Topics such as Cantor's diagonalization argument are covered in class, and was also tested on, which I believe is material from 131A. The TA, Thomas, was an absolute legend and helped the class with understanding confusing concepts during lecture and hosted helpful review sessions.
Positive notes - Oleg will stop to answer any questions and is very helpful during office hours. He is a great person with good intentions, but fails to recognize his audience. The exams were fair and Oleg posts sample exams to help students prepare.
Oleg is definitely not as bad as some of the reviews claim. While he may be slightly confusing during lectures at times, he is most often times clear in his explanations, and really helpful after class. However, to succeed in this class, I believe that there are several key factors:
1. A relatively strong Math background, especially in Linear Algebra (which he assumes that you are familiar with when teaching graph isomorphisms)
2. Willing to put in effort. Homework assignments are long, usually 15-20 questions that take about 4-6 hours to complete, but they are really fun to solve.
3. Passionate about Math. Oleg is extremely passionate about the subject, and he loves sharing with us the applications of what we are learning, which I really appreciate.
While the homework assignments are time-consuming and rather challenging, the problems are well-crafted and really fun to work on, especially if you enjoy solving Math puzzles. Exams are fair too, as they are mostly similar to the sample exams and homework problems. Apart from the typical Math 61 syllabus, Oleg also included additional topics such as countability of sets, stereographic projections and Platonic solids which I enjoyed learning as well. Unfortunately, he did not spend as much time on trees, which was quite a pity.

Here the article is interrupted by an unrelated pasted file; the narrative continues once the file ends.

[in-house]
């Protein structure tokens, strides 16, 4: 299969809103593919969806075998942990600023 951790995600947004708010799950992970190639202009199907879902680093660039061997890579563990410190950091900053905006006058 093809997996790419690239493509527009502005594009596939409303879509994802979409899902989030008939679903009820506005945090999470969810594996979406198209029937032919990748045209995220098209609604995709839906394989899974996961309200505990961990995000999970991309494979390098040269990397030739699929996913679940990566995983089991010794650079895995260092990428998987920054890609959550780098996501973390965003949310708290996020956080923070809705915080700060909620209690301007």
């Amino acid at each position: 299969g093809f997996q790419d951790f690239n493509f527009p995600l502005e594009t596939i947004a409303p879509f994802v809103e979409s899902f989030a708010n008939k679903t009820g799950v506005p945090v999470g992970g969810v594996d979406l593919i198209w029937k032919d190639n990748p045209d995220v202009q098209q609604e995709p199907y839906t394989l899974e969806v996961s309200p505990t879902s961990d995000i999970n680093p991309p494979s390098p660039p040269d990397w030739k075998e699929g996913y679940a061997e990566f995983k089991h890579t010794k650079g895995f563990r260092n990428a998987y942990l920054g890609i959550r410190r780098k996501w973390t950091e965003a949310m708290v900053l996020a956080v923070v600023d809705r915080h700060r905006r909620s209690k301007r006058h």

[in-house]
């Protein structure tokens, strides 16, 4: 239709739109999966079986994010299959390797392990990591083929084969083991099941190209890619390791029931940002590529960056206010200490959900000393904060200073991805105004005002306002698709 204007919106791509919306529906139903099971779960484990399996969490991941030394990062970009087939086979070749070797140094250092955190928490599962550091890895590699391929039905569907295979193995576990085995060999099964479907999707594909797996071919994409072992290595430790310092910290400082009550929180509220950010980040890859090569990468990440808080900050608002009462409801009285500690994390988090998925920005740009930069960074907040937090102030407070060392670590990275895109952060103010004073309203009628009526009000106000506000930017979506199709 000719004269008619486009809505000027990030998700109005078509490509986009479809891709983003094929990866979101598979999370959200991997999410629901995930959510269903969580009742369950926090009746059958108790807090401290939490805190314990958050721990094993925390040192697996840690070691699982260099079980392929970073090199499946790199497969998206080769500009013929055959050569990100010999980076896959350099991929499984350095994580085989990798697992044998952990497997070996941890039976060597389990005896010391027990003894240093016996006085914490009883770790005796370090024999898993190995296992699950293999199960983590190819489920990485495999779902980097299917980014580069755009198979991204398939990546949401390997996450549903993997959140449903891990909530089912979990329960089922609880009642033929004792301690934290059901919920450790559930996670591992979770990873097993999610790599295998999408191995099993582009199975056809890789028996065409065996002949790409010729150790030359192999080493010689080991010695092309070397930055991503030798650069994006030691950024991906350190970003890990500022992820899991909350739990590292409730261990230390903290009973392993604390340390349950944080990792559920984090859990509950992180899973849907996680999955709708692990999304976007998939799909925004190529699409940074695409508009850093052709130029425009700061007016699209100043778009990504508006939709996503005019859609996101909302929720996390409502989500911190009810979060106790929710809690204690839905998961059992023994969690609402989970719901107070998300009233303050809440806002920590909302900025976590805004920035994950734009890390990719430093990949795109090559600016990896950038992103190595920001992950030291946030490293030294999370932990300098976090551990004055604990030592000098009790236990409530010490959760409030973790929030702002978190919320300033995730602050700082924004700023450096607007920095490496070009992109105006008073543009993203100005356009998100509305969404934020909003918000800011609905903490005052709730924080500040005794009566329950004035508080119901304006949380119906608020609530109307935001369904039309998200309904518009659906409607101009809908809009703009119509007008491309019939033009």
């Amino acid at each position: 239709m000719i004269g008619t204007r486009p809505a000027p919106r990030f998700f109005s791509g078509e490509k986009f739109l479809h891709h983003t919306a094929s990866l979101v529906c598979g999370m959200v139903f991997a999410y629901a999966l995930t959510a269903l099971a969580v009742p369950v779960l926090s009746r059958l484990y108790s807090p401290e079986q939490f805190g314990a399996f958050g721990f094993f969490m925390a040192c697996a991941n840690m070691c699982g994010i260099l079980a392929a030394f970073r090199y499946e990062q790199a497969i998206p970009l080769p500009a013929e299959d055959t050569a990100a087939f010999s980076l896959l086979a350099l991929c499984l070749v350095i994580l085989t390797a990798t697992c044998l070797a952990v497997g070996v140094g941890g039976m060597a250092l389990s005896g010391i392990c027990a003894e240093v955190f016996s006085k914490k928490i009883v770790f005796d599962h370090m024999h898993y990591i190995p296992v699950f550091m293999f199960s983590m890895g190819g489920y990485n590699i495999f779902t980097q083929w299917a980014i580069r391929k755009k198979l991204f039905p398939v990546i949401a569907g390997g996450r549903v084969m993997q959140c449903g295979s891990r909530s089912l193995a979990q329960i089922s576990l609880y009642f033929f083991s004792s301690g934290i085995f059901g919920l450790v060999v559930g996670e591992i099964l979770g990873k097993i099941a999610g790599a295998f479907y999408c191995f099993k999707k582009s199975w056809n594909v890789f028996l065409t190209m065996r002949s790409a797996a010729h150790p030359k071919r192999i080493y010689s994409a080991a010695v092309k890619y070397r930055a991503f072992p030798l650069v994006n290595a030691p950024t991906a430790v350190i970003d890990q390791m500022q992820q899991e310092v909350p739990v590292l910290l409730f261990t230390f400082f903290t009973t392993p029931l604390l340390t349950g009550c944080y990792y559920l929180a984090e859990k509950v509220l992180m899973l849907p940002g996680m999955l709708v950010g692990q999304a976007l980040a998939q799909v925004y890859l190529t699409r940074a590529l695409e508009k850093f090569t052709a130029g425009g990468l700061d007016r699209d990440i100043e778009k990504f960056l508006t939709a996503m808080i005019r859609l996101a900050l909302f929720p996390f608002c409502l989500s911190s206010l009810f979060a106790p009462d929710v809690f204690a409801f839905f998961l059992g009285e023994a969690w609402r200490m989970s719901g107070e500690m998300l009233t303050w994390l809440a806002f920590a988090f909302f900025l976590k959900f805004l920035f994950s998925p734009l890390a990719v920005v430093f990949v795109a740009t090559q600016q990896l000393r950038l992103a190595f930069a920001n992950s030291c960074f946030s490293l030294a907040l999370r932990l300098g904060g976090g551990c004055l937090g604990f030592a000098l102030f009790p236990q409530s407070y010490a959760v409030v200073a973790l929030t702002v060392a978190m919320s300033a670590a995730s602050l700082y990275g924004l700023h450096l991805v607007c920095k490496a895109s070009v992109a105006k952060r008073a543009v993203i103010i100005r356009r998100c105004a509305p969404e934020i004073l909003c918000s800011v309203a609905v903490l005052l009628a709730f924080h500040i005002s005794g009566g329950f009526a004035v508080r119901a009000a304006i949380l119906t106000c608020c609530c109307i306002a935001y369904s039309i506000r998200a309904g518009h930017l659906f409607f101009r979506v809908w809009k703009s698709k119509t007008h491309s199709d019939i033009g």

Therefore, if you are passionate about Math and willing to spend time on this class, Oleg is a great professor. However, if you just want to breeze through this class and get an A, then avoid him.
This class is very different from the more "traditional" math classes at UCLA. For most students (including me) this is the first time you are introduced to proofs and non-computation based problems. The topics in class are fairly interesting but involve a good deal of brainpower to grasp. Oleg is a nice guy who does care about his students, though I will say his lectures are not the most clear. Homework is rough, the problem sets are usually pretty large and the difficulty of some of the problems is pretty absurd. The TA's were super helpful for this class and I would highly advise taking advantage of their expertise. Tests are doable if you are familiar with all the different types of problems that were in the notes and the homeworks since a lot of the questions are slight variations of those. The final was pretty chill, similar to the practice final he gave and the homework assignments. Lectures are not recorded.